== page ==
Carmelite: February 2005 Archives

from Ascent to Love
Sr. Ruth Burrows

Acquired knowledge is satisfying because it is our own, a possession. Inevitably it gives--albeit unconsciously-- a sense of power, control. We know where we are, what we are about; we have a sense of 'being able to do it'; in other words there is the implicit assumption that we can make our own way to God. It is only a case of going on like this, everything nicely under control, and we shall get more and more spiritual, know more and more about God, wax holy! This is illusion. Once again this cannot be appreciated no matter how much we may know it theoretically. Theoretical knowledge in its turn becomes just another piece of spiritual acumen until God 'touches' us; then our illusion begins painfully to crumble and we find ourselves with nothing. The new knowledge actuated in the depths of our being, uncurling as the tenderest of young plants, is not detected. This is not a possession, it cannot of its nature be appreciated or enjoyed as a personal attribute. Incipient though it be it has effects, and one of these is to take some of the gild off our 'God.' As the 'God' is really ourselves, our ego is wounded in its most vulnerable area. It is one thing to be asked to renounce our ego in dealing with other people and things, we come to appreciate that this is only commonsense; but surely our prayer, our pursuit of God, is unselfishness itself? Are we not trying to renounce ourselves, do good in order to please God? Well, we are about to be tested in that! Are our reactions prompted by the desire to please God or to have a spiritual life, become a spiritual person? In other words is our tenacious egotism operating in what is the most supremely satisfying sphere of all?

Wow! What a breathtaking indictment! And how true for many of us. Sometimes my desire for "secret knowledge" for "understanding the things of God" overwhelms any sense of why I would want to do this. Isn't the point of knowing God and sharing in His life supposed to be to please Him rather than to please myself? Gratifying this desire in one sense "undoes" the good of all the spiritual practices. And it will be ultimately unsatisfying. Our only goal in approaching God in any way is to be pleasing to Him. God is well pleased in those who approach Him in humble prayer and ask of Him the things needed in each day.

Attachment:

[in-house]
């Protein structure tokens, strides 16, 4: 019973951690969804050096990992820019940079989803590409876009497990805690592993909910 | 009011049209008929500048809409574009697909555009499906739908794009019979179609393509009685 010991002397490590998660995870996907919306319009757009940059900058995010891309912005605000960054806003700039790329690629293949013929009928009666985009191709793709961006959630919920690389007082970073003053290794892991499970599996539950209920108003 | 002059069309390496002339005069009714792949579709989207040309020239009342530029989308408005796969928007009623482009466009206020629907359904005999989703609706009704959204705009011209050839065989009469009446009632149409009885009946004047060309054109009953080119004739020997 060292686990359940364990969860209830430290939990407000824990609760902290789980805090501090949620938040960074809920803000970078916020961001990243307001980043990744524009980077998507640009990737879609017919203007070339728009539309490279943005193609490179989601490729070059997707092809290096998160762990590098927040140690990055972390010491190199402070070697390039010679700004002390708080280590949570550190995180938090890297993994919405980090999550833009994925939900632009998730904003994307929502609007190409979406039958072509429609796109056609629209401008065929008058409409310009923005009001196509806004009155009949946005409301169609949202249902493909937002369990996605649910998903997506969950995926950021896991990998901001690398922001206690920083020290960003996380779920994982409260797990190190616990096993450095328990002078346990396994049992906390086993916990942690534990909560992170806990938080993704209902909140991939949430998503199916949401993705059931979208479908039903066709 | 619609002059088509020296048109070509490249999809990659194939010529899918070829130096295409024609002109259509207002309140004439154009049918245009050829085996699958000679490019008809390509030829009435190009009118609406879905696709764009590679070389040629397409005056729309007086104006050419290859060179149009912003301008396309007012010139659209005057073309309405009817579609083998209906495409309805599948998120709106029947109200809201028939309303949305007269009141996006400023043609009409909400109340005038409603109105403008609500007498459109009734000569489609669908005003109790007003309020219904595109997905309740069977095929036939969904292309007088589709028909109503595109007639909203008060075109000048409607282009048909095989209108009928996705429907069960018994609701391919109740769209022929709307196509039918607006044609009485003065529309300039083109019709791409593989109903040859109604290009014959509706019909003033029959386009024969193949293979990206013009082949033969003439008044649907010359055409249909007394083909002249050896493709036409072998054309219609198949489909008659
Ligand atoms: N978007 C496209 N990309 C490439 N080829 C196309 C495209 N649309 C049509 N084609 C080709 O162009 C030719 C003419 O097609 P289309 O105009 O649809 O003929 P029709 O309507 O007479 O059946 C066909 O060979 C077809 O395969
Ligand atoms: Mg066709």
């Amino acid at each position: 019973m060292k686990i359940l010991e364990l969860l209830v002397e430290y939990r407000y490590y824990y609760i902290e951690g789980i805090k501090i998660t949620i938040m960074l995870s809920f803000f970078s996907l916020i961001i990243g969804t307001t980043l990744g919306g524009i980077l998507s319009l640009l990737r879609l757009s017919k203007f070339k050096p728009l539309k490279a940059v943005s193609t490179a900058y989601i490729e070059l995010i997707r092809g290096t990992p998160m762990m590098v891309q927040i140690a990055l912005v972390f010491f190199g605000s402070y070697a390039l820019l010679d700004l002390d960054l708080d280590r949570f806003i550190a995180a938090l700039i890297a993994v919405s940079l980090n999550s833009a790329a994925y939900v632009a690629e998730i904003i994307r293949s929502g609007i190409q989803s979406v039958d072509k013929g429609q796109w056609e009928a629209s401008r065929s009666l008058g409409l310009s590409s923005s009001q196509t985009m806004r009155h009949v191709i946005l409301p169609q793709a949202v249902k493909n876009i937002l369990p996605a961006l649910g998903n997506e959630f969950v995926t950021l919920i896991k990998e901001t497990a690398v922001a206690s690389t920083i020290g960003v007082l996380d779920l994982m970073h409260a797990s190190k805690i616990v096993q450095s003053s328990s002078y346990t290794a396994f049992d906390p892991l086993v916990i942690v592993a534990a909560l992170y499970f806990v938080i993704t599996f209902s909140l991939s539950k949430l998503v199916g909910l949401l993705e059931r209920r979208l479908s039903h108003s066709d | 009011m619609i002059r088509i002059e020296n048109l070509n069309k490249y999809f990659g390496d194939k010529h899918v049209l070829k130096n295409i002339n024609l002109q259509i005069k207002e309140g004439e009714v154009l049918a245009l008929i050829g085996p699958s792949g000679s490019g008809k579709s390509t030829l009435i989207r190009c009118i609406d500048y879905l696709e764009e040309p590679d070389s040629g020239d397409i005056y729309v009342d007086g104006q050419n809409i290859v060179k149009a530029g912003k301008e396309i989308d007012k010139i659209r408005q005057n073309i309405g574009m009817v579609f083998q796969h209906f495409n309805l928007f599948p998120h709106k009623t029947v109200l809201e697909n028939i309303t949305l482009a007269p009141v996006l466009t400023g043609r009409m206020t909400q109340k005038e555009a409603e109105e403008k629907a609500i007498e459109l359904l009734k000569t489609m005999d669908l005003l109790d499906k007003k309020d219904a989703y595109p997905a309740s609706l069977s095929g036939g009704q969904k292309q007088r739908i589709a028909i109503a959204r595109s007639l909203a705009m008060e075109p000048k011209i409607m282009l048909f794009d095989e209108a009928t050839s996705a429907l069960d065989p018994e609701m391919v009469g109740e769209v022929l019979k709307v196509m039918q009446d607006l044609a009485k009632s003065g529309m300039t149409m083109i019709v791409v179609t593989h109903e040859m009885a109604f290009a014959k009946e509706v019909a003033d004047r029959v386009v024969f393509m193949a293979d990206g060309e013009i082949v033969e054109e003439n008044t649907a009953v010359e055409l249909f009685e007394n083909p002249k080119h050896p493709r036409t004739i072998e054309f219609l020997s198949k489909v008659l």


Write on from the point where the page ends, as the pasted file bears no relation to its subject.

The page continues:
How poorly I do to take this finest gift and desire to make it my own for my own purposes. My purpose in approaching God must be His purpose for me. My goal must be His desire, not my own. Just as I delight in Samuel offering me some small card or written note that tells how much he loves and admires me, so God delights in a single Our Father said in complete love and desire to please. Let us take an example from our children and offer God our humblest but most sincere thanksgiving and praise. When I offer Him any thought out of sheer love of Him and desire to please Him, I am far better off than trying to scale mountains for the sake of gratifying my own curiousity and ego.

Our end--to please God in all that we do, to walk simply and to offer God our most truthful, most abiding, most loving, most sincere self. We offer to Him all that we are in the desire to please Him, not to get something from Him, but simply because our delight is in Him and living in harmony with Him. Forget the austerities, forget the forbidding language, forget all the contrivances that we formulate and that only get in the way. God wants us to want to please Him and to be with Him not for self-aggrandizement, but for Him alone.

In short, send your love letter today--delight and glory in pleasing the God who loves you "as the apple of His eye."

Bookmark and Share

St John of the Cross on Satan


from The Spiritual Canticle
John of the Cross

quoted in In Conversation with God
Francis Fernandez

No human power can be compared to his; only God's power can vanquish him and only God's light can unmask the snares that he lays. The soul that would overcome the ower of the devil will not be able to do so without prayer, nor will it recongise his deceitful traps without the aid of mortification and humility.

The traps of the devil cannot be seen by those who are looking in the mirror. A great many people walk around with a Rube Goldberg apparatus attached to them--a fishing pole at the seat of the pant that dangles a mirror in front of them. Walking about in this way will lead only to falling into a pit--and oh what pits there are to find.

The worst part of all of this is that there are certain kinds of people who, once they have fallen into a pit, choose to make it home, decorate it and invite others in, thinking there is absolutely nothing wrong with the way they are living.

The season of Lent is a time to look at the minefield of pits we may have previously inhabited and to resolve, by the grace of God never to dwell there again. It is a time to realize that we cannot even tell the good from the bad, even though we know it for a certainty in our heads. It is a time for humble adoration and extended prayer to ask God to make right what we have made oh, so wrong. It is a time to break the mirror and to begin to move ahead fully aware of what lay in our path. And this may only be done with God's grace, His help, and our continued and grace-perfected obedience to His law.

Bookmark and Share

Knowing God


from Ascent to Love
Sr. Ruth Burrows